The Lower Dock Street Conservation Area was designated on 28 April 1995 and the boundaries were extended on 7 December 1999.
Download a plan of the Lower Dock Street conservation area (pdf).
An Article 4(2) Direction (pdf) removing certain permitted development rights was implemented on 23 April 2002.
This Direction means that some alterations to a domestic property cannot be made without the need for planning consent e.g. removal or renewal of windows and doors.
Read the guidance document for preferred architectural details (pdf)
Lower Dock Street
The Lower Dock Street conservation area contains over 240 houses and many commercial buildings ranging from traditional shops and offices to a Masonic Hall, a former customs house, a cattle market and a drill hall.
Ten of the buildings are listed grade ll.
In the middle of the 19th century the area was a thriving community owing its existence initially to the arrival of the canal and railway systems and to the construction and operation of Newport Dock which was opened in 1842.
The area supported a diverse range of activities including merchants of every kind, e.g. coal, timber, chandlery, fruit and vegetable etc. with a full range of shops as well as hotels and public houses.
Commercial buildings housed professional practices such as solicitors, engineers and surveyors as well as consulates (Portuguese, Swedish, Norwegian, Austrian, Chilean and United States to name but a few) and organisations including the Board of Trade, Harbour Commissioners and Customs and Excise.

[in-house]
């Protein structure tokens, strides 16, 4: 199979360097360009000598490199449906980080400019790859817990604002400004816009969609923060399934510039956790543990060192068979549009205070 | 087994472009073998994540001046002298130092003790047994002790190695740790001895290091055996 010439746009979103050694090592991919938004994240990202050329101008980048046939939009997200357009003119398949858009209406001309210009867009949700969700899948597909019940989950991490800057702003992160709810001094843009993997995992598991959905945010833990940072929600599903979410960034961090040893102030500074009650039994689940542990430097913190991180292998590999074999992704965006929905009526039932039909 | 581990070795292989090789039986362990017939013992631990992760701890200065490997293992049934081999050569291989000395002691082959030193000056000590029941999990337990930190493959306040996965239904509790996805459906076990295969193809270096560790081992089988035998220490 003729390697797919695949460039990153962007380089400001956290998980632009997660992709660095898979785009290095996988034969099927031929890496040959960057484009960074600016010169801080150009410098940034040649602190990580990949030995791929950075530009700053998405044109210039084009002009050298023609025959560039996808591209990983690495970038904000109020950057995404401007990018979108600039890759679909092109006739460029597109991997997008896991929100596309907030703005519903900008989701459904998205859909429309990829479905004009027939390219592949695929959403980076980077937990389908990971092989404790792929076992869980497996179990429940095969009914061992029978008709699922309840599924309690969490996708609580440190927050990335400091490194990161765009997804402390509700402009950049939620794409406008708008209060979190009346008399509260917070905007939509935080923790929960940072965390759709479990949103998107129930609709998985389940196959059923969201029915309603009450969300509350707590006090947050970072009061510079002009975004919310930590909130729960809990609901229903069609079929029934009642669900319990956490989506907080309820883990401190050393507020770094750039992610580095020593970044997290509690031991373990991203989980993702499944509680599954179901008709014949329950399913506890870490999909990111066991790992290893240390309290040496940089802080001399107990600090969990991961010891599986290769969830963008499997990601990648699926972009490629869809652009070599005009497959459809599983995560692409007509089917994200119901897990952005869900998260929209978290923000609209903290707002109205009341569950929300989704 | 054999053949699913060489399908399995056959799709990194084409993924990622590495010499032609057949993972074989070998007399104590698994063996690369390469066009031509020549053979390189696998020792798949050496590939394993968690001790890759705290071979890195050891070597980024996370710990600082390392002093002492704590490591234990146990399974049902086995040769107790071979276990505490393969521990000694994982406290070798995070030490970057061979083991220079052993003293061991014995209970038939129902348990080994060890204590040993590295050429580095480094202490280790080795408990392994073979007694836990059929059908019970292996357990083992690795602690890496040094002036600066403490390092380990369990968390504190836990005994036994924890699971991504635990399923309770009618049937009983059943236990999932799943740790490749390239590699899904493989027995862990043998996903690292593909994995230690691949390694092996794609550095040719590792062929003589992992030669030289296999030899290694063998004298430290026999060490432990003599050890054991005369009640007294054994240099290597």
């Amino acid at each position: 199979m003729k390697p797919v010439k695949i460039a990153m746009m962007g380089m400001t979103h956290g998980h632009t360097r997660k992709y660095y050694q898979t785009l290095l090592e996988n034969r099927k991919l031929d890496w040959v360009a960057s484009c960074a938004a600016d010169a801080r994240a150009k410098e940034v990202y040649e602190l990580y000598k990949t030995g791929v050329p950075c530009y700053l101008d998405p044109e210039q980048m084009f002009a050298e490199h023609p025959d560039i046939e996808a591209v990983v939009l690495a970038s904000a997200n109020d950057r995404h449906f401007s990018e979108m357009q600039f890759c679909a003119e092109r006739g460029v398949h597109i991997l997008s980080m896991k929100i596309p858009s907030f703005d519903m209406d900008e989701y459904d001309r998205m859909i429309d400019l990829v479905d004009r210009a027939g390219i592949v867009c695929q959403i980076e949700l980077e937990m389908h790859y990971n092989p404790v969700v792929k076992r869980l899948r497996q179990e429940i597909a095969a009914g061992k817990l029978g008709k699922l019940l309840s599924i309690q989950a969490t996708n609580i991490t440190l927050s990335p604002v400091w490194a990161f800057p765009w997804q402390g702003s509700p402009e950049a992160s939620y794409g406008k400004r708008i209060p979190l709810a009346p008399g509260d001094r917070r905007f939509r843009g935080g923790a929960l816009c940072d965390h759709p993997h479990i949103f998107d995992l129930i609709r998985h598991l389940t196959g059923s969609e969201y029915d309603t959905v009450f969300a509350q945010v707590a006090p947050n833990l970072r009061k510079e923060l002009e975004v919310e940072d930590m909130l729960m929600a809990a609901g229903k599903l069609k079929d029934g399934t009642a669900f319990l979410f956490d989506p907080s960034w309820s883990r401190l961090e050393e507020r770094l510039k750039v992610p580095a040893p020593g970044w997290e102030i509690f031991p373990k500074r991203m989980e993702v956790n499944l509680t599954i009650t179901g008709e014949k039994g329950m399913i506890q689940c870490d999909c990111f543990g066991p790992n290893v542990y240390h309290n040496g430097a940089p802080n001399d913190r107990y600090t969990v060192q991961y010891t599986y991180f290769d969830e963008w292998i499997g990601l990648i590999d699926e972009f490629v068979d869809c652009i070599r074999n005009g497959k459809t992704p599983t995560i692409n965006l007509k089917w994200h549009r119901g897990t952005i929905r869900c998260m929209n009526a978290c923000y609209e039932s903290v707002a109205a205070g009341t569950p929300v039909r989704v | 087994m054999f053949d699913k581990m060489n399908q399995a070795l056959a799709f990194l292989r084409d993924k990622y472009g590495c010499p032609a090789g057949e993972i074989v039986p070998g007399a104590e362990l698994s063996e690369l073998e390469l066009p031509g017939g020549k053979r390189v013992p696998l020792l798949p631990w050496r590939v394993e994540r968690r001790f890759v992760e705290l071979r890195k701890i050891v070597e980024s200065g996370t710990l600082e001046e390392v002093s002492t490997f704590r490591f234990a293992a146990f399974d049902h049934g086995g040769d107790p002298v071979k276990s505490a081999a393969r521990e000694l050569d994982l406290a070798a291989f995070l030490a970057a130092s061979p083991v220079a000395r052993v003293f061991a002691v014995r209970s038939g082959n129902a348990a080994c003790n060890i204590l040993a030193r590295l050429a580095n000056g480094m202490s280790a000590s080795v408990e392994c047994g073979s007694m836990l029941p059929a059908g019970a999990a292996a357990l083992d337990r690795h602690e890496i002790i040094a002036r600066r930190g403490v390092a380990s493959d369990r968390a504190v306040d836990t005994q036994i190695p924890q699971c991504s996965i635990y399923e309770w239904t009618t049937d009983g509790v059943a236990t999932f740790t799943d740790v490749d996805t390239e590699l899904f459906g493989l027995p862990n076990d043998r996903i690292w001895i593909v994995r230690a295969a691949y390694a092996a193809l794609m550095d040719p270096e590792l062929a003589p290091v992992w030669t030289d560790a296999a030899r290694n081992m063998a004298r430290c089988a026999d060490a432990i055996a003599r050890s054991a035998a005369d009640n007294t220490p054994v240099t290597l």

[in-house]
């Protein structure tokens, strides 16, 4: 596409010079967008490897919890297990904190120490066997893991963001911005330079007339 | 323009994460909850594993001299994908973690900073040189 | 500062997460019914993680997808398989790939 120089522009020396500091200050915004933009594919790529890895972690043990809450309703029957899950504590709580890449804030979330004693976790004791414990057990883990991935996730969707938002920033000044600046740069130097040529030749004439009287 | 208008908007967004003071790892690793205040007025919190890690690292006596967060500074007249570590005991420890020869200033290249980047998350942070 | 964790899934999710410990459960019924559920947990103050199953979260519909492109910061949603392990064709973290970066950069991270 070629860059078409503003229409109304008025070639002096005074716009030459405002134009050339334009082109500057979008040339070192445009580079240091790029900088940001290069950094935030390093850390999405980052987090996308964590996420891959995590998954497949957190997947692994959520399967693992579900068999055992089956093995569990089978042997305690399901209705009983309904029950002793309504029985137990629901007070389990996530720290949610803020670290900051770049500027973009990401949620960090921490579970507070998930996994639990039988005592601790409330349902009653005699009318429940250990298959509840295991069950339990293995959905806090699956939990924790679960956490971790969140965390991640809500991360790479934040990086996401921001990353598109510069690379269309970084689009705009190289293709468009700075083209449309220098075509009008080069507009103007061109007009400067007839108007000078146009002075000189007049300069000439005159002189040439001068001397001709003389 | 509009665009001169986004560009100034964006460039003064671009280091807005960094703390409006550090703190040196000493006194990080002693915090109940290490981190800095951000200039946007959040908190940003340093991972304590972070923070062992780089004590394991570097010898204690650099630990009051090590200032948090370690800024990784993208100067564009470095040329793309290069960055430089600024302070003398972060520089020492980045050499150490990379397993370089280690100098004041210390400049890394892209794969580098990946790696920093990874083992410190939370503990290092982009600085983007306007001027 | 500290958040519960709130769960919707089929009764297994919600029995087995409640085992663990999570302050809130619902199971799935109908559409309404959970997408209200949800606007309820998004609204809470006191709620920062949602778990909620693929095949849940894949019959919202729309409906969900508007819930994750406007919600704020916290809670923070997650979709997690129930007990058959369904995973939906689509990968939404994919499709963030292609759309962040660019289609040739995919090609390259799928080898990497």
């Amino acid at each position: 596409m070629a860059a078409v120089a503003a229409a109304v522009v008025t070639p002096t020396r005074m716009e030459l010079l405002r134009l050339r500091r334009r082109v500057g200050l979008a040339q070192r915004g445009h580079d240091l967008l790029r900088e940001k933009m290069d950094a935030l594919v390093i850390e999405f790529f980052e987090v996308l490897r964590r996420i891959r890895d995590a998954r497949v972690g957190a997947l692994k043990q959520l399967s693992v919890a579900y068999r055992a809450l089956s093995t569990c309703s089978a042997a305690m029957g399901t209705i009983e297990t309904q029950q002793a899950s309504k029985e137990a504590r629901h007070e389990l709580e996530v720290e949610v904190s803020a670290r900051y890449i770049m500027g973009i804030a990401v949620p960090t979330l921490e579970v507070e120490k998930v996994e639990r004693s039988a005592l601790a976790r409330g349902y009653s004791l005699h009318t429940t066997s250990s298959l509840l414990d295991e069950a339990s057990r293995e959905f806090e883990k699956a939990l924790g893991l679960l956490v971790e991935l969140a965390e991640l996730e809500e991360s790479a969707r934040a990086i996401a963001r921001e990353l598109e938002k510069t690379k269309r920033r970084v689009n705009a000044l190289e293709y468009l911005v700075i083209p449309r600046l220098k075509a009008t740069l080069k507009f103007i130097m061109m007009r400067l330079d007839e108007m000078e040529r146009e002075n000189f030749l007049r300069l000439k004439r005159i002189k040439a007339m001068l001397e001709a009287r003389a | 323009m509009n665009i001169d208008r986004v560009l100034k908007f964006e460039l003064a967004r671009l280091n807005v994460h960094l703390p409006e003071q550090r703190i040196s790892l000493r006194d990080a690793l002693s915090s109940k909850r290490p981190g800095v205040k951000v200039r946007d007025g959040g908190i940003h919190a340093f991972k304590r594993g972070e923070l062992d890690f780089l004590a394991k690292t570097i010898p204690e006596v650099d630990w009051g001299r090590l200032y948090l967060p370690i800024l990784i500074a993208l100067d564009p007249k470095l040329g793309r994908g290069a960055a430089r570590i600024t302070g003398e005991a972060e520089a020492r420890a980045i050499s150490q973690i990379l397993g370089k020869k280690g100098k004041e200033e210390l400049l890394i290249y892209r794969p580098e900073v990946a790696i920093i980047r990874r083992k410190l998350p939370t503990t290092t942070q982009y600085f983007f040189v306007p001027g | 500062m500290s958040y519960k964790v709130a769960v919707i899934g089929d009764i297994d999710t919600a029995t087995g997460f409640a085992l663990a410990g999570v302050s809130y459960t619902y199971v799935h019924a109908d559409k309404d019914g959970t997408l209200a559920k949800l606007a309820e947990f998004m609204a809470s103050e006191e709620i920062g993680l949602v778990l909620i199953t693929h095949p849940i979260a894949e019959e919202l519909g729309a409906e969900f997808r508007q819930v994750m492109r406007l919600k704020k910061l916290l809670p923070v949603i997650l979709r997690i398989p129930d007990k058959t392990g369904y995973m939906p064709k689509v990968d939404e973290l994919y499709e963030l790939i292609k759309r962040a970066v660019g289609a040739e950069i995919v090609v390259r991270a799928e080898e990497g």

The quality of the buildings constructed during this period reflected the high status of the occupants and even though the area fell into decline in later years (following the opening of the Alexandra Docks) much of this architecture has survived and in many cases the special historic and architectural interest of the buildings has been acknowledged by placing them on the statutory list.
Download the Lower Dock Street Conservation Area Appraisal (pdf)
Restoration and regeneration
The first phase of a Townscape Heritage Initiative programme funded jointly by the Heritage Lottery Fund, Cadw, the Welsh Development Agency, Welsh Assembly Government and Newport City Council has been completed and a second phase is scheduled.
This programme of grant aided work has successfully regenerated not only several of the commercial buildings situated on or near Lower Dock Street but also a good number of the domestic properties which also contribute to the character of the conservation area.
The dwelling houses in this conservation area are subject to an Article 4(2) Direction which means that a planning application is required for certain works that are visible from public places, e.g. alterations to or replacement of doors and windows, alterations to chimneys and roofs including replacement roof coverings and roof windows.
Surface treatments to external walls such as the removal of existing renders or the application of new renders also require planning consent.
Consent for changes to external decorations may also be required.
Contact the conservation officer at Newport City Council.